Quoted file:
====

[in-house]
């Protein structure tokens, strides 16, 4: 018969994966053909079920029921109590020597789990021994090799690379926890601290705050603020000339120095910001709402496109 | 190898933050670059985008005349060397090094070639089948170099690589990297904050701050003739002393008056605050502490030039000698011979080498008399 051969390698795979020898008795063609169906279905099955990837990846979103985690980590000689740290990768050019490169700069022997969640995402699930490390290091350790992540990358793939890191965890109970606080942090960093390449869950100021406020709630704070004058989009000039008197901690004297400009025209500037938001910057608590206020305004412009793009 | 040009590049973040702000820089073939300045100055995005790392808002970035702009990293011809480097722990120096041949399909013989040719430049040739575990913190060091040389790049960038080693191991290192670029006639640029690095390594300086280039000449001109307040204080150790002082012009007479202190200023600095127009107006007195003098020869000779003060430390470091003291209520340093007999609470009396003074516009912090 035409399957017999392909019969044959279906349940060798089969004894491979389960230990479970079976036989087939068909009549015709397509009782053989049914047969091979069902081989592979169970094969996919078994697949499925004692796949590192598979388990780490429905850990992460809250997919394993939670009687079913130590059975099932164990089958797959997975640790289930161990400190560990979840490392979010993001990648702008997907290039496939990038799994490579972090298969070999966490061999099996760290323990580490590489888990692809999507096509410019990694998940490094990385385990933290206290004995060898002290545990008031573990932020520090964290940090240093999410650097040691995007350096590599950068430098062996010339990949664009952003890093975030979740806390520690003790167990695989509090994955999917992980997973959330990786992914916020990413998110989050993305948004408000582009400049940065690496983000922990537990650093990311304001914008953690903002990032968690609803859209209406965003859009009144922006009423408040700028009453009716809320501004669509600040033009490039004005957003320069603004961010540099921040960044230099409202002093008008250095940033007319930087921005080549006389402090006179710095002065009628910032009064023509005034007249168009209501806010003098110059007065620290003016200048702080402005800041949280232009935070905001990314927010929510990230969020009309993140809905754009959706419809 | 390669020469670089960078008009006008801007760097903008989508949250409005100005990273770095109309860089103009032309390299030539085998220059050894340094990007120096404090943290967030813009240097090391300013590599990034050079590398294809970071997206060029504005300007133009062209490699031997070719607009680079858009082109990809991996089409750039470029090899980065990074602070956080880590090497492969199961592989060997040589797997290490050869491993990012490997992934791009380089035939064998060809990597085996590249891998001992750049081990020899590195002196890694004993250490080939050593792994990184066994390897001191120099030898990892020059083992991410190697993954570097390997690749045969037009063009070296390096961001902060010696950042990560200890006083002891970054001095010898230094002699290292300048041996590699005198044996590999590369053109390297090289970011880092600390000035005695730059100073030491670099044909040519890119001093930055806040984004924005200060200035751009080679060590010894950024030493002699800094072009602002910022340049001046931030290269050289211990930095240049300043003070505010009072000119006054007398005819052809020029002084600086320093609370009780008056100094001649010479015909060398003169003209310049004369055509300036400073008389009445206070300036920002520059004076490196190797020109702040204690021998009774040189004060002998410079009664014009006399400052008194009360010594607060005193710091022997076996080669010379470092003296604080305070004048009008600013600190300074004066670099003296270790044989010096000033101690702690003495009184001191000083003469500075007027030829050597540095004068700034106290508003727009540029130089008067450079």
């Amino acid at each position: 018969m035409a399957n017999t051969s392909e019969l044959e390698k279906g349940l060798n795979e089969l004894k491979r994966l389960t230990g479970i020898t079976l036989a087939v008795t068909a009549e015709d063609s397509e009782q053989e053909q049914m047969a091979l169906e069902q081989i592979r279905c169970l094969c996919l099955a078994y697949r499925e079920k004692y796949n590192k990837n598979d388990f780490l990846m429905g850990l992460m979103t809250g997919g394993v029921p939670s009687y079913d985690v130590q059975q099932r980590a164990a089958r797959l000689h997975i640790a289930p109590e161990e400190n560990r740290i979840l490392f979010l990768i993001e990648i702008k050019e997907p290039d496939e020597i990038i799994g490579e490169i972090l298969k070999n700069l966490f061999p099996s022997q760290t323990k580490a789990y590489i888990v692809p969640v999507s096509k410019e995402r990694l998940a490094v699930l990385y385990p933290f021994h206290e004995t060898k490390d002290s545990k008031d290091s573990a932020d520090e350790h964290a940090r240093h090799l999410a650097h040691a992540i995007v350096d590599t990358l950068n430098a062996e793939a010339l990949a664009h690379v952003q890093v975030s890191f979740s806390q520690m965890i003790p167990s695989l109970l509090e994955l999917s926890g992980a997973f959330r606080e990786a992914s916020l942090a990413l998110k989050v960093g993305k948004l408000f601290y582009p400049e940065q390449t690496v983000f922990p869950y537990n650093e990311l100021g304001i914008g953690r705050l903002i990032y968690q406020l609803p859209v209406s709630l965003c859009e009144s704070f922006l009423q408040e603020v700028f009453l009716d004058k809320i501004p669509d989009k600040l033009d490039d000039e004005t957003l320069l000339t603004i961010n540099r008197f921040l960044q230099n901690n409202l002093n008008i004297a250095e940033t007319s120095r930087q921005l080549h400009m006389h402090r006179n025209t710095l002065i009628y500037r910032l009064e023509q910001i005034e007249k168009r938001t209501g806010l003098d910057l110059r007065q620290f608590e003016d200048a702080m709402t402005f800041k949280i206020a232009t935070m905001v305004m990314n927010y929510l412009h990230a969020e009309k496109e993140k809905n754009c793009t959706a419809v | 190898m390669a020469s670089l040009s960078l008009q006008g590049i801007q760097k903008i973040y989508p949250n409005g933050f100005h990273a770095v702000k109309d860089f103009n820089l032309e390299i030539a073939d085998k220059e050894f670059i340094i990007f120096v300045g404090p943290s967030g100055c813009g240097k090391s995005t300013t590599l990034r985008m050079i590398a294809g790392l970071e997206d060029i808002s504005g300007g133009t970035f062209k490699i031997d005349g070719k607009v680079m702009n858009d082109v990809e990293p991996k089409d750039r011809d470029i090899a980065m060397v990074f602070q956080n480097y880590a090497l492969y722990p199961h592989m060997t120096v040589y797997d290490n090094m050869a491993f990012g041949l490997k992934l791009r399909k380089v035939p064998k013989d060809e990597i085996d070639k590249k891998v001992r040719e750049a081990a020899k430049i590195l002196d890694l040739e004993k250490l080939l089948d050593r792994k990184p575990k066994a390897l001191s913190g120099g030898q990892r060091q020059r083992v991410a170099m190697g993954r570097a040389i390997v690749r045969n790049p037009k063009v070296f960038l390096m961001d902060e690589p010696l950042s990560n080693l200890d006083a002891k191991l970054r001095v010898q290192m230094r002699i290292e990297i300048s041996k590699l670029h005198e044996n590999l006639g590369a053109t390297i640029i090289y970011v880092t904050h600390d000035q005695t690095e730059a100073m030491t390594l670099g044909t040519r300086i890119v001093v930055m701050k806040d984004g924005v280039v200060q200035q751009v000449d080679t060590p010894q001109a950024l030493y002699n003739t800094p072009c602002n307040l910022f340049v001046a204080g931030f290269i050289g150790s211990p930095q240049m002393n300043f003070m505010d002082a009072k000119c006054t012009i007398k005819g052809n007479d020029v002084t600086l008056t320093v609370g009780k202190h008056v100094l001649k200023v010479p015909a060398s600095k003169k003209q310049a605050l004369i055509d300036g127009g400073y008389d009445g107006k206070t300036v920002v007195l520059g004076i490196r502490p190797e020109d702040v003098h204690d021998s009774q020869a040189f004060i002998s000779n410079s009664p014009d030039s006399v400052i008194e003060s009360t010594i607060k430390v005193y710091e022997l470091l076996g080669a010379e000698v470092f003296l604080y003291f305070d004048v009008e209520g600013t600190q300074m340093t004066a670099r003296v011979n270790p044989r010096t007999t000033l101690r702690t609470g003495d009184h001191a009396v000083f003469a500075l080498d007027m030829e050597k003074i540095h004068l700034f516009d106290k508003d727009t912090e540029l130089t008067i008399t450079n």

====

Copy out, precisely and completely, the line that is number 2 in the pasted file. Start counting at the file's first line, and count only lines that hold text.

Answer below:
């Protein structure tokens, strides 16, 4: 018969994966053909079920029921109590020597789990021994090799690379926890601290705050603020000339120095910001709402496109 | 190898933050670059985008005349060397090094070639089948170099690589990297904050701050003739002393008056605050502490030039000698011979080498008399 051969390698795979020898008795063609169906279905099955990837990846979103985690980590000689740290990768050019490169700069022997969640995402699930490390290091350790992540990358793939890191965890109970606080942090960093390449869950100021406020709630704070004058989009000039008197901690004297400009025209500037938001910057608590206020305004412009793009 | 040009590049973040702000820089073939300045100055995005790392808002970035702009990293011809480097722990120096041949399909013989040719430049040739575990913190060091040389790049960038080693191991290192670029006639640029690095390594300086280039000449001109307040204080150790002082012009007479202190200023600095127009107006007195003098020869000779003060430390470091003291209520340093007999609470009396003074516009912090 035409399957017999392909019969044959279906349940060798089969004894491979389960230990479970079976036989087939068909009549015709397509009782053989049914047969091979069902081989592979169970094969996919078994697949499925004692796949590192598979388990780490429905850990992460809250997919394993939670009687079913130590059975099932164990089958797959997975640790289930161990400190560990979840490392979010993001990648702008997907290039496939990038799994490579972090298969070999966490061999099996760290323990580490590489888990692809999507096509410019990694998940490094990385385990933290206290004995060898002290545990008031573990932020520090964290940090240093999410650097040691995007350096590599950068430098062996010339990949664009952003890093975030979740806390520690003790167990695989509090994955999917992980997973959330990786992914916020990413998110989050993305948004408000582009400049940065690496983000922990537990650093990311304001914008953690903002990032968690609803859209209406965003859009009144922006009423408040700028009453009716809320501004669509600040033009490039004005957003320069603004961010540099921040960044230099409202002093008008250095940033007319930087921005080549006389402090006179710095002065009628910032009064023509005034007249168009209501806010003098110059007065620290003016200048702080402005800041949280232009935070905001990314927010929510990230969020009309993140809905754009959706419809 | 390669020469670089960078008009006008801007760097903008989508949250409005100005990273770095109309860089103009032309390299030539085998220059050894340094990007120096404090943290967030813009240097090391300013590599990034050079590398294809970071997206060029504005300007133009062209490699031997070719607009680079858009082109990809991996089409750039470029090899980065990074602070956080880590090497492969199961592989060997040589797997290490050869491993990012490997992934791009380089035939064998060809990597085996590249891998001992750049081990020899590195002196890694004993250490080939050593792994990184066994390897001191120099030898990892020059083992991410190697993954570097390997690749045969037009063009070296390096961001902060010696950042990560200890006083002891970054001095010898230094002699290292300048041996590699005198044996590999590369053109390297090289970011880092600390000035005695730059100073030491670099044909040519890119001093930055806040984004924005200060200035751009080679060590010894950024030493002699800094072009602002910022340049001046931030290269050289211990930095240049300043003070505010009072000119006054007398005819052809020029002084600086320093609370009780008056100094001649010479015909060398003169003209310049004369055509300036400073008389009445206070300036920002520059004076490196190797020109702040204690021998009774040189004060002998410079009664014009006399400052008194009360010594607060005193710091022997076996080669010379470092003296604080305070004048009008600013600190300074004066670099003296270790044989010096000033101690702690003495009184001191000083003469500075007027030829050597540095004068700034106290508003727009540029130089008067450079």